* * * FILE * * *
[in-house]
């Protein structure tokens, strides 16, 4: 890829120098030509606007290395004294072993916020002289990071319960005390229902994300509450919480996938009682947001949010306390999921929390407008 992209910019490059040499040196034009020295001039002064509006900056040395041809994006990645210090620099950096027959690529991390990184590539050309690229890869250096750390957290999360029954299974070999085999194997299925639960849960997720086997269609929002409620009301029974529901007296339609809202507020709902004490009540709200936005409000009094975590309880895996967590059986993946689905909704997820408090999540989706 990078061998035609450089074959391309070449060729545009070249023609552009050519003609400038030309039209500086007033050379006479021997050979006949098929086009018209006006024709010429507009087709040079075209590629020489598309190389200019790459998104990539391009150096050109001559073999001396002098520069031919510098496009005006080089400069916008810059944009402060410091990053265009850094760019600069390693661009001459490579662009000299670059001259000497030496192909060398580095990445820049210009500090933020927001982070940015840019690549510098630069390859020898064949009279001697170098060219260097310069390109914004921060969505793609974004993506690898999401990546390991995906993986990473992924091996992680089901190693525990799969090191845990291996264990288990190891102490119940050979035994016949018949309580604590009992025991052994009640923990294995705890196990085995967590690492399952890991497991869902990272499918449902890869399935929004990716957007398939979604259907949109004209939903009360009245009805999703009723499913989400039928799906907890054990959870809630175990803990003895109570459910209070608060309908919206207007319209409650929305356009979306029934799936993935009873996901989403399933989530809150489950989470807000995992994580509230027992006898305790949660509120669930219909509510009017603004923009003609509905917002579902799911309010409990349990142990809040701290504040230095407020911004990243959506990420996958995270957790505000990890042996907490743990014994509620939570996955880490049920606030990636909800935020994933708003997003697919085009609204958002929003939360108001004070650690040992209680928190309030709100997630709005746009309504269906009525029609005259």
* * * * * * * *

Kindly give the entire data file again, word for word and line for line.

[in-house]
């Protein structure tokens, strides 16, 4: 890829120098030509606007290395004294072993916020002289990071319960005390229902994300509450919480996938009682947001949010306390999921929390407008 992209910019490059040499040196034009020295001039002064509006900056040395041809994006990645210090620099950096027959690529991390990184590539050309690229890869250096750390957290999360029954299974070999085999194997299925639960849960997720086997269609929002409620009301029974529901007296339609809202507020709902004490009540709200936005409000009094975590309880895996967590059986993946689905909704997820408090999540989706 990078061998035609450089074959391309070449060729545009070249023609552009050519003609400038030309039209500086007033050379006479021997050979006949098929086009018209006006024709010429507009087709040079075209590629020489598309190389200019790459998104990539391009150096050109001559073999001396002098520069031919510098496009005006080089400069916008810059944009402060410091990053265009850094760019600069390693661009001459490579662009000299670059001259000497030496192909060398580095990445820049210009500090933020927001982070940015840019690549510098630069390859020898064949009279001697170098060219260097310069390109914004921060969505793609974004993506690898999401990546390991995906993986990473992924091996992680089901190693525990799969090191845990291996264990288990190891102490119940050979035994016949018949309580604590009992025991052994009640923990294995705890196990085995967590690492399952890991497991869902990272499918449902890869399935929004990716957007398939979604259907949109004209939903009360009245009805999703009723499913989400039928799906907890054990959870809630175990803990003895109570459910209070608060309908919206207007319209409650929305356009979306029934799936993935009873996901989403399933989530809150489950989470807000995992994580509230027992006898305790949660509120669930219909509510009017603004923009003609509905917002579902799911309010409990349990142990809040701290504040230095407020911004990243959506990420996958995270957790505000990890042996907490743990014994509620939570996955880490049920606030990636909800935020994933708003997003697919085009609204958002929003939360108001004070650690040992209680928190309030709100997630709005746009309504269906009525029609005259």